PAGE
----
Ask that at least one parent per student attend the rehearsal to hear the performances. Encourage your parents by reminding them how invaluable their verbal encouragement and physical presence really is to their student and to you.
6 | Camaraderie
Students are usually too preoccupied on recital night to make new friends, but rehearsals lend the perfect atmosphere for them to connect with other students in the studio, mingle, and develop friendships.
Never underestimate this one! When students relate to each other like they’re “in this together” instead of like fierce competitors trying to see who can come out on top, charming things happen.
I have had so much fun watching friendships develop between my students. At rehearsals, I hear them chattering about the upcoming recital – what they’re looking forward to, whether or not they’re nervous yet, and a host of other little excitements and woes. At recitals, I see them huddled on rows together giving each other pep talks, encouraging speeches, and comforting hugs. Just the sort of thing to make a teacher’s heart melt into pudding.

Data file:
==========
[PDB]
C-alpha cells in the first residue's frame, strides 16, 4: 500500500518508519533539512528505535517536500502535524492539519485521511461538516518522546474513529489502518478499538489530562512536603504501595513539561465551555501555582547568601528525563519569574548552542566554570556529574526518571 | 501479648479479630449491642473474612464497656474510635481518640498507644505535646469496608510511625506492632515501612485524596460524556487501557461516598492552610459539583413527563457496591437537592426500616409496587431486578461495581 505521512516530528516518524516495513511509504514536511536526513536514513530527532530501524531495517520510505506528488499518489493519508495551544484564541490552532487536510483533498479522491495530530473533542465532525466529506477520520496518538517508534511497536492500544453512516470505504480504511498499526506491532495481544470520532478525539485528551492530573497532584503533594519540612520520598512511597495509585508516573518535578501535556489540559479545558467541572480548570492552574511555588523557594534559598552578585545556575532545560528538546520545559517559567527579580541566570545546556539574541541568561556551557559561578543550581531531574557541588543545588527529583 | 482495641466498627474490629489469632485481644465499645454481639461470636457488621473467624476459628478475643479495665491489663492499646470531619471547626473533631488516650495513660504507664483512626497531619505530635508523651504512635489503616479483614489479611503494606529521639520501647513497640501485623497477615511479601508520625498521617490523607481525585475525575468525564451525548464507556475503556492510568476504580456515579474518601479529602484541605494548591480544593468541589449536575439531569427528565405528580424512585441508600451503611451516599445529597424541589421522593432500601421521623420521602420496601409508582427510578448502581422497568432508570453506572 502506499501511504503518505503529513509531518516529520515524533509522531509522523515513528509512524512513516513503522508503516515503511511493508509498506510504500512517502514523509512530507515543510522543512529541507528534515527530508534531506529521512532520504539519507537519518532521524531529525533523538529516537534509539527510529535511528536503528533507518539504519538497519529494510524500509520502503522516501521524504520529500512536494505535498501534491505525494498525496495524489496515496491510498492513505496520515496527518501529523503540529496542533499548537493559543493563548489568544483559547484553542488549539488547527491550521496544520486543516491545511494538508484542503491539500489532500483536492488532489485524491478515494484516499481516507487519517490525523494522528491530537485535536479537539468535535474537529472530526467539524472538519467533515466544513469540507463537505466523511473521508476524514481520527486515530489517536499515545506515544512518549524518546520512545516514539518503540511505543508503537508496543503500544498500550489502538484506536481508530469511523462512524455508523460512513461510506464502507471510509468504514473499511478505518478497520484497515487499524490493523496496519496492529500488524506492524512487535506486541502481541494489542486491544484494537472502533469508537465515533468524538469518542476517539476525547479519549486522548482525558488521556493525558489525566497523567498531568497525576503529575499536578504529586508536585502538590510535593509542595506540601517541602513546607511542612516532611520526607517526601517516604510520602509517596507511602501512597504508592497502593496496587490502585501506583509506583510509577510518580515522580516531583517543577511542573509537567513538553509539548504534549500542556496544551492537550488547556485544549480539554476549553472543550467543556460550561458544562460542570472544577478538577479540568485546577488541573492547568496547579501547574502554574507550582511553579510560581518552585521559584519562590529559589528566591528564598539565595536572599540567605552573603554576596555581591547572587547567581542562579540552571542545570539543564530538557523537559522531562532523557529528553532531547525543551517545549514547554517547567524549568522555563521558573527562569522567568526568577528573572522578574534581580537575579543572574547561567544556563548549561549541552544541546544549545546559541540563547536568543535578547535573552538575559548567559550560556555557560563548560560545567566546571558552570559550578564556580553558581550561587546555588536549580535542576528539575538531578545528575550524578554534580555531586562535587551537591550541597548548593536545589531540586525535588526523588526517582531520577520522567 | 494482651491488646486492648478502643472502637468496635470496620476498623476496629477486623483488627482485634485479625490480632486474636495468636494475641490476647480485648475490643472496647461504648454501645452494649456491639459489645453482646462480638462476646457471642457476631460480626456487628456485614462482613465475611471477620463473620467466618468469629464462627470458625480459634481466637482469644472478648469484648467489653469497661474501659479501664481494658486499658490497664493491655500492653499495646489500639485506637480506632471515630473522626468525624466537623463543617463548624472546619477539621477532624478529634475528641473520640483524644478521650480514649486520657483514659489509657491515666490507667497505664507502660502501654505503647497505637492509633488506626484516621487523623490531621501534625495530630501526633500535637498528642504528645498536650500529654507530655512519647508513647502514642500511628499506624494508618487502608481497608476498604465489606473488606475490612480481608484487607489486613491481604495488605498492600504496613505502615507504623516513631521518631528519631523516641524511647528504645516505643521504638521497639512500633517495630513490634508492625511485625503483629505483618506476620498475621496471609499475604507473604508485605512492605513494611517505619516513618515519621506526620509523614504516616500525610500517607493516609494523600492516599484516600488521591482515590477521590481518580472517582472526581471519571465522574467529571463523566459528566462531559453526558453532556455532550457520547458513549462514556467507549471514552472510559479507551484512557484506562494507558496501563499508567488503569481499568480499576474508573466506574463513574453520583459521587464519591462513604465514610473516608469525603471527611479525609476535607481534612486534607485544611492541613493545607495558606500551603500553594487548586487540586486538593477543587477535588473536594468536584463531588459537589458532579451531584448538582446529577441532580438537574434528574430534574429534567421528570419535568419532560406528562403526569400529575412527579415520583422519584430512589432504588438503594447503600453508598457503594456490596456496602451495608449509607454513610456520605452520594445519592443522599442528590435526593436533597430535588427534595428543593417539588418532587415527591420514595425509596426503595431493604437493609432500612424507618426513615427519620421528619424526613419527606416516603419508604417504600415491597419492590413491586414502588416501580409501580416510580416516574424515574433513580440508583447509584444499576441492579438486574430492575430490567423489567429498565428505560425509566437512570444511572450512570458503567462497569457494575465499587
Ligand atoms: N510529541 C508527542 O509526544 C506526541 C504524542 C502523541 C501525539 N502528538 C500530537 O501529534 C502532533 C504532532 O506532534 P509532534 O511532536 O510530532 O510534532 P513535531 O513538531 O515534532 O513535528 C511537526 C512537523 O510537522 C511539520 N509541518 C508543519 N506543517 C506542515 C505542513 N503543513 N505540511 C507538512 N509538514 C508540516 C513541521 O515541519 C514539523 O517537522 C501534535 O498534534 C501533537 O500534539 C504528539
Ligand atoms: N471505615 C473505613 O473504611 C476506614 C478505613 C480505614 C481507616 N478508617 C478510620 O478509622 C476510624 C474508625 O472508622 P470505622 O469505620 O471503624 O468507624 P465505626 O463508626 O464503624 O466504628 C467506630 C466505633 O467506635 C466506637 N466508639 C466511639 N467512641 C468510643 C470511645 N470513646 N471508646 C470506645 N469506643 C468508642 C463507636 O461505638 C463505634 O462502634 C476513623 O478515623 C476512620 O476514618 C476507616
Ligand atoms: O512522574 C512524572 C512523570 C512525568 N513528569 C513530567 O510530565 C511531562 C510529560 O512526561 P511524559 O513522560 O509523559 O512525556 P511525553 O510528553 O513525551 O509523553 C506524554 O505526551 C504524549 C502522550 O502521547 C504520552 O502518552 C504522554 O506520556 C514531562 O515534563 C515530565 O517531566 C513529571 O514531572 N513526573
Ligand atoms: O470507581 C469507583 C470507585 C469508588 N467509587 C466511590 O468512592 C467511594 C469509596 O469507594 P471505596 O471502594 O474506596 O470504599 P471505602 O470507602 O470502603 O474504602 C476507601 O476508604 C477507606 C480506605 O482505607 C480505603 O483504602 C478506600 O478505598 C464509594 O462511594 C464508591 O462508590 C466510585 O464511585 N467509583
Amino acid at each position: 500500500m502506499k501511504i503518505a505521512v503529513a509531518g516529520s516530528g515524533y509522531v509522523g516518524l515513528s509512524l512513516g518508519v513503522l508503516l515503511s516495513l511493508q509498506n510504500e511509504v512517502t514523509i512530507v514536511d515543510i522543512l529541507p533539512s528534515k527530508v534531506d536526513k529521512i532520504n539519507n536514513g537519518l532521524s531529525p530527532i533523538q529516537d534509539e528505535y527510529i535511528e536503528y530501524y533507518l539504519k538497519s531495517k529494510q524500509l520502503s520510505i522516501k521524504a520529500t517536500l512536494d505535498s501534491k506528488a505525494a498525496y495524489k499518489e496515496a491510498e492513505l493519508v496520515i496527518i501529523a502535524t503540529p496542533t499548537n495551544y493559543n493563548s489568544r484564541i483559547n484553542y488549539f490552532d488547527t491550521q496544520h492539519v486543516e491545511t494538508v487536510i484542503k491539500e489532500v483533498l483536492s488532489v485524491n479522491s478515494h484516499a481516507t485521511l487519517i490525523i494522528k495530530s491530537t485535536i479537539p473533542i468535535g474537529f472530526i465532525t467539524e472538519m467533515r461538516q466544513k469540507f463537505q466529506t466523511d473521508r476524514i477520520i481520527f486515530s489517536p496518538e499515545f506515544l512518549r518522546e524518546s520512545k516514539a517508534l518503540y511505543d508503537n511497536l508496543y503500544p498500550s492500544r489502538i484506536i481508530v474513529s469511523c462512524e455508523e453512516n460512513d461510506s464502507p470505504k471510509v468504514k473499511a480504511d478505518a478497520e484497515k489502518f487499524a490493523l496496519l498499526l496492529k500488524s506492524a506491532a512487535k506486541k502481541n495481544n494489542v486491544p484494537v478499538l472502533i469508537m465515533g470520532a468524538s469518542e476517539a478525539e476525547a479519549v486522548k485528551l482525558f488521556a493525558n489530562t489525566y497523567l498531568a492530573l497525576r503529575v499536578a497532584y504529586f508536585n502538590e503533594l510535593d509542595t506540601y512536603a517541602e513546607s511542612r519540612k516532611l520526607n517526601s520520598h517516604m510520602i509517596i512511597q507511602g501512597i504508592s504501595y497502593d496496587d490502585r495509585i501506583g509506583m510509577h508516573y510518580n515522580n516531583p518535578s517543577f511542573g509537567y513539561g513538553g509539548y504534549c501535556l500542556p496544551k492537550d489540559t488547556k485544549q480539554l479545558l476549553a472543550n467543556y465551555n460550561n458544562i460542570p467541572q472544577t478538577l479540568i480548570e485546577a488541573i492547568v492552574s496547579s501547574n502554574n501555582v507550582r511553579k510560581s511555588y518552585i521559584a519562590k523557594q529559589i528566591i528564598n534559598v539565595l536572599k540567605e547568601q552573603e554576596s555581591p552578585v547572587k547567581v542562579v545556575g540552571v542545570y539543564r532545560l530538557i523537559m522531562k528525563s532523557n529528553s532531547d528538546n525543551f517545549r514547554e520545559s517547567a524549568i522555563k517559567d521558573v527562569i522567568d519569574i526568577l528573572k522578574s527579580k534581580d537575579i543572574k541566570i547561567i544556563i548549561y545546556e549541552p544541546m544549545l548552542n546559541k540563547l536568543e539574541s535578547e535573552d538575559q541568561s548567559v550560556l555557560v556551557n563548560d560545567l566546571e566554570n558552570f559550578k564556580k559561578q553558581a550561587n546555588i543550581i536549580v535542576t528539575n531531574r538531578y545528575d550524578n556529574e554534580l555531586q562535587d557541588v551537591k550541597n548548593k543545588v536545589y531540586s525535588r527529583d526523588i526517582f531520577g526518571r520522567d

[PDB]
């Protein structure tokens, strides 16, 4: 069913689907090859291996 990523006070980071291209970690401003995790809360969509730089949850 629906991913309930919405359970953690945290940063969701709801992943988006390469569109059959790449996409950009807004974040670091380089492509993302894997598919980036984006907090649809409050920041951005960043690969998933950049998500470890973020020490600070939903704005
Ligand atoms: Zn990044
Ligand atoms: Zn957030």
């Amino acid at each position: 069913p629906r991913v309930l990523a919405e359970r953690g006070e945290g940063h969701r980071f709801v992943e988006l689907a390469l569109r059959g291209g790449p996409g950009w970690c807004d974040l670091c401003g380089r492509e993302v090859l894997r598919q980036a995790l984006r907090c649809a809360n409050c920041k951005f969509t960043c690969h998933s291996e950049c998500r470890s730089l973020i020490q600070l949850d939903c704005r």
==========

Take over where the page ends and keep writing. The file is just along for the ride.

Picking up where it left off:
So actively encourage camaraderie between your students. Rehearsals are a perfect place to start!
BONUS | Group Pictures!
If you’re planning to put a group picture in the printed recital program, the rehearsal is the ideal time to take it! I usually pick a color theme and request that the students wear it to the rehearsal so everyone is matching. They love it!
IF YOU HAVEN’T had a rehearsal for your recitals before, give it a shot! It doesn’t have to be complicated. It can just be on a Saturday afternoon in your home or studio – short, sweet, and oh-so-effective!
It lifts a huge amount of pressure from the recital evening and provides a great comfort cushion for both you and your students.
If you decide to try it out, let me know how it goes!
Happy recital planning, friends!